New York State Court of Claims

New York State Court of Claims

LAROCCO v. THE STATE OF NEW YORK, #2006-009-015, Claim No. 110382, Motion Nos. M-69843, M-70478


Claimant's motions for an order striking defendant's answer and for summary judgment were both denied.

Case Information

Claimant short name:
Footnote (claimant name) :

Footnote (defendant name) :

Third-party claimant(s):

Third-party defendant(s):

Claim number(s):
Motion number(s):
M-69843, M-70478
Cross-motion number(s):

Claimant's attorney:
Defendant's attorney:
Attorney General
BY: Saul Aronson, Esq.,
Belinda A. Wagner, Esq.,
Assistant Attorneys GeneralOf Counsel.
Third-party defendant's attorney:

Signature date:
March 7, 2006

Official citation:

Appellate results:

See also (multicaptioned case)


Claimant has brought a motion (M-69843) seeking an order striking the defendant's Answer. Additionally, claimant has brought a second motion (M-70478) seeking an order granting him summary judgment on this claim. For purposes of judicial economy, both of these motions will be considered herein.

The following papers were considered by the Court in connection with these motions:
Notice of Motion, Affirmation in Support (M-69843) 1,2

Affirmation (In Opposition) (M-69843) 3

Reply Affirmation, with Exhibits (M-69843) 4

Correspondence from Claimant dated July 10, 2005 (M-69843) 5

Notice of Motion, Affirmation in Support (M-70478) 6,7

Affirmation in Opposition (M-70478) 8

Reply Affirmation (M-70478) 9

Filed Papers: Claim, Answer.

In this claim, claimant seeks damages for personal injuries based upon allegations of dental malpractice and negligent treatment. Claimant alleges that State employees failed to provide him with adequate dental treatment and medication at a time when he was incarcerated in the custody of the Department of Correctional Services.

In these motions, claimant contends that each and every defense asserted by the defendant in its Answer is without merit, and therefore claimant argues that the defendant's Answer should be stricken and that he should be granted summary judgment.

A motion to dismiss a defense must be made on the ground that a defense is not stated or that it has no merit (CPLR 3211[b]). In such cases, the movant has the burden of coming forward with sufficient proof to establish that the defense cannot be maintained (Arquette v State of New York, 190 Misc 2d 676). If material issues of fact are unresolved, it is error for the Court to strike a defense (Matter of Harrison v State of New York, 262 AD2d 833; Connelly v Warner, 248 AD2d 941).

In this particular matter, the Court has reviewed the Verified Answer submitted by the defendant in response to this claim, in which the defendant has enumerated seventeen specific defenses. The Court has also reviewed claimant's affirmation submitted in support of his motion (M-69843) and finds that it is merely argumentative, setting forth his disagreement with the various positions taken by the defendant. Claimant, however, has not presented any proof whatsoever that would, at this stage of the proceedings, justify dismissal of any of the defenses raised by the defendant in its Answer. (Arquette v State of New York, supra). The Court does note, in passing, that with regard to the defense of failure to state a cause of action (see Fourth Defense), a motion to dismiss such a defense is unnecessary as is it harmless surplusage (see Pump v Anchor Motor Freight, Inc., 138 AD2d 849).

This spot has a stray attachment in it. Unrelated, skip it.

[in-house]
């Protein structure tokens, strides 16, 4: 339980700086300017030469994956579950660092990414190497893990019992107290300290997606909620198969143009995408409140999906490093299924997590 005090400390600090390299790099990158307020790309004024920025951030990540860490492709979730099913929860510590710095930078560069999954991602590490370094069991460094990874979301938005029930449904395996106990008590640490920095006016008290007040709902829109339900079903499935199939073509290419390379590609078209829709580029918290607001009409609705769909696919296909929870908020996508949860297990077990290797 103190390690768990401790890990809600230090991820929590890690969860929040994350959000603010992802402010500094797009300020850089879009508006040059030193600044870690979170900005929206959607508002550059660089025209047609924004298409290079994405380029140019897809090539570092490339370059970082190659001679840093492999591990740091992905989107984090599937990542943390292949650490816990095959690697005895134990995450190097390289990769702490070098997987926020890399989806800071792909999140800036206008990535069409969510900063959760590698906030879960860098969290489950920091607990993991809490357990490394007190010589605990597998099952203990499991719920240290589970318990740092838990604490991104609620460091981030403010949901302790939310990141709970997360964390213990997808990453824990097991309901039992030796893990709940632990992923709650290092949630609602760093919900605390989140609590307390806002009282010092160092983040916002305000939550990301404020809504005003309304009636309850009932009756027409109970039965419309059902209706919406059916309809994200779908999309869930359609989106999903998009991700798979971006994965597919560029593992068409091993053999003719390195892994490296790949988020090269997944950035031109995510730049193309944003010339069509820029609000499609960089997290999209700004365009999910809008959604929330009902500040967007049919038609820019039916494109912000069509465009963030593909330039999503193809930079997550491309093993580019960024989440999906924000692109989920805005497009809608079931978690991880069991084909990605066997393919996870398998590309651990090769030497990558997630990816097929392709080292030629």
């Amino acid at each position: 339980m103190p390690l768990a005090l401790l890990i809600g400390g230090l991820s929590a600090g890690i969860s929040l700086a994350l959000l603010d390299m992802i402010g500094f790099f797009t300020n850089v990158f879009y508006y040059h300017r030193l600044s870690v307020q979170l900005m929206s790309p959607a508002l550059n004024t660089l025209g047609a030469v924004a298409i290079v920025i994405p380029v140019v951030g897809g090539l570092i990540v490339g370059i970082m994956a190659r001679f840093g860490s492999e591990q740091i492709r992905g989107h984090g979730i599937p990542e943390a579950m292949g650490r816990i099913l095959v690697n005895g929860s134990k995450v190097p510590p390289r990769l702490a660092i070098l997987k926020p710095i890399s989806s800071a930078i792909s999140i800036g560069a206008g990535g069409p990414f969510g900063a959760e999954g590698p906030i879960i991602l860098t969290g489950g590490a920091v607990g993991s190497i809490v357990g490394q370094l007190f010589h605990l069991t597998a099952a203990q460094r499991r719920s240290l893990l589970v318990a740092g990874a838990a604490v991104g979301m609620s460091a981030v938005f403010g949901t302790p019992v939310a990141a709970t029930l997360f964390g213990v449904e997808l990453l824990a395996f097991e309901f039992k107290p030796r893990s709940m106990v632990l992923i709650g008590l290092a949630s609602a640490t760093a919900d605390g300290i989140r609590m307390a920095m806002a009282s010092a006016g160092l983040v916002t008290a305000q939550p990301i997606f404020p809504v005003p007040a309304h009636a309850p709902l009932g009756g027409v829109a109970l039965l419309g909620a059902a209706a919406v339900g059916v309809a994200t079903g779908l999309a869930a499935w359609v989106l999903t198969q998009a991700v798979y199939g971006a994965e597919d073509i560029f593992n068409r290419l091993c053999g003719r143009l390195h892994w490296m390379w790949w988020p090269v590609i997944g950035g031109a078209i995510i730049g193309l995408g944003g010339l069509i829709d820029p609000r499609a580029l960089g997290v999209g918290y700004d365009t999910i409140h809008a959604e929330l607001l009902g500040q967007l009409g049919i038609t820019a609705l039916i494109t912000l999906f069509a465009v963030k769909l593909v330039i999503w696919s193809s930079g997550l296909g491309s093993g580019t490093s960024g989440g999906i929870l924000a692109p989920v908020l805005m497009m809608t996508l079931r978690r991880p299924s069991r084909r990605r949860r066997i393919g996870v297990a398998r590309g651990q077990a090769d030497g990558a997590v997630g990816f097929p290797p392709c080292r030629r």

Therefore, since the Court finds that defendant has properly asserted the various defenses in its Answer, claimant's motion to strike the defendant's Verified Answer (M-69843) must be denied.

Turning now to claimant's motion seeking summary judgment (M-70478), it is well settled that summary judgment is a drastic remedy which deprives a party of its day in court and should not be granted where there is any doubt as to the existence of a material issue of fact (Moskowitz v Garlock, 23 AD2d 943). It is the procedural equivalent of a trial (Andre v Pomeroy, 35 NY2d 361). The role of the Court, therefore, on a motion for summary judgment is not to resolve material issues of fact, but instead to determine if such issues exist (Sillman v Twentieth Century-Fox Film Corp., 3 NY2d 395). In doing so, the Court must examine the submitted proof in a light most favorable to the party opposing the motion. Summary judgment may only be granted if the movant provides evidentiary proof in admissible form to demonstrate that there are no material questions of fact (Winegrad v New York Univ. Med. Center, 64 NY2d 851). The threshold to be met is high, since "there must be only one conclusion that can be drawn from the undisputed facts" (Sanchez v State of New York, 99 NY2d 247, 254). Negligence actions, including medical and dental negligence and malpractice claims, are rarely appropriate for resolution by summary judgment, since they typically involve numerous factual issues that require an assessment of whether the defendant's actions were reasonable (Davis v Federated Dept. Stores, 227 AD2d 514).

In support of his motion for summary judgment, claimant has only submitted his personal affidavit, which reiterates and expands upon the allegations made in his claim. He has not submitted any affidavit from an expert in dentistry, or any other evidentiary proof, in support of his allegations. His conclusory statements that the dental treatment he received was improper and insufficient does not sustain his burden of proof to establish, as a matter of law, that this treatment, or lack thereof, was the proximate cause of his injuries. In sum, claimant has offered absolutely no evidentiary proof establishing his right to summary judgment as a matter of law.

Accordingly, based upon the foregoing, it is

ORDERED, that Motion No. M-69843 and Motion No. M-70478 are both hereby DENIED in their entirety.

March 7, 2006
Syracuse, New York

Judge of the Court of Claims